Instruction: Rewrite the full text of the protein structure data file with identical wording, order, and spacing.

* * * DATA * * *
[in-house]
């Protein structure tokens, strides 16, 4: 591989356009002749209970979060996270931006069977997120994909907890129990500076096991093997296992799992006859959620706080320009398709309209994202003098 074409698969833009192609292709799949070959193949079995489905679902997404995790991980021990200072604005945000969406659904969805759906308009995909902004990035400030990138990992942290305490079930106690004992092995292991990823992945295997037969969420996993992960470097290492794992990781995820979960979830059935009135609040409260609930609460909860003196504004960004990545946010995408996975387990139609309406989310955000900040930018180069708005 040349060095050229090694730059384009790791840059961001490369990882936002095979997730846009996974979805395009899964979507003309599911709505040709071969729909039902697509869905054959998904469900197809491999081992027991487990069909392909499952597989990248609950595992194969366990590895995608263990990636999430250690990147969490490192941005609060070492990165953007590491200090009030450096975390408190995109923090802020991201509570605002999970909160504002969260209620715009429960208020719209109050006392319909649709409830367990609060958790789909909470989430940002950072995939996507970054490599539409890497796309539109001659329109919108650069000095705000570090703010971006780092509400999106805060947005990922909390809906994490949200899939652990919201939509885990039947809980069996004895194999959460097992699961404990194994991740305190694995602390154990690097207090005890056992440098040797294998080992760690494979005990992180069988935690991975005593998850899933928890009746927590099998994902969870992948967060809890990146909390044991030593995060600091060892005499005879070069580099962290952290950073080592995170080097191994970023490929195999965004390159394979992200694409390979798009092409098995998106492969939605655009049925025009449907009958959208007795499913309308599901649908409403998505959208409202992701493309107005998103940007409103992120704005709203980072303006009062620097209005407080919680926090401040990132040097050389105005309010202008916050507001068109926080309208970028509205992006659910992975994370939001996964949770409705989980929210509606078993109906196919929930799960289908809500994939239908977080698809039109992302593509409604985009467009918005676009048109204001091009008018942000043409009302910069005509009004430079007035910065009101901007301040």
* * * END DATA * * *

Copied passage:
[in-house]
């Protein structure tokens, strides 16, 4: 591989356009002749209970979060996270931006069977997120994909907890129990500076096991093997296992799992006859959620706080320009398709309209994202003098 074409698969833009192609292709799949070959193949079995489905679902997404995790991980021990200072604005945000969406659904969805759906308009995909902004990035400030990138990992942290305490079930106690004992092995292991990823992945295997037969969420996993992960470097290492794992990781995820979960979830059935009135609040409260609930609460909860003196504004960004990545946010995408996975387990139609309406989310955000900040930018180069708005 040349060095050229090694730059384009790791840059961001490369990882936002095979997730846009996974979805395009899964979507003309599911709505040709071969729909039902697509869905054959998904469900197809491999081992027991487990069909392909499952597989990248609950595992194969366990590895995608263990990636999430250690990147969490490192941005609060070492990165953007590491200090009030450096975390408190995109923090802020991201509570605002999970909160504002969260209620715009429960208020719209109050006392319909649709409830367990609060958790789909909470989430940002950072995939996507970054490599539409890497796309539109001659329109919108650069000095705000570090703010971006780092509400999106805060947005990922909390809906994490949200899939652990919201939509885990039947809980069996004895194999959460097992699961404990194994991740305190694995602390154990690097207090005890056992440098040797294998080992760690494979005990992180069988935690991975005593998850899933928890009746927590099998994902969870992948967060809890990146909390044991030593995060600091060892005499005879070069580099962290952290950073080592995170080097191994970023490929195999965004390159394979992200694409390979798009092409098995998106492969939605655009049925025009449907009958959208007795499913309308599901649908409403998505959208409202992701493309107005998103940007409103992120704005709203980072303006009062620097209005407080919680926090401040990132040097050389105005309010202008916050507001068109926080309208970028509205992006659910992975994370939001996964949770409705989980929210509606078993109906196919929930799960289908809500994939239908977080698809039109992302593509409604985009467009918005676009048109204001091009008018942000043409009302910069005509009004430079007035910065009101901007301040």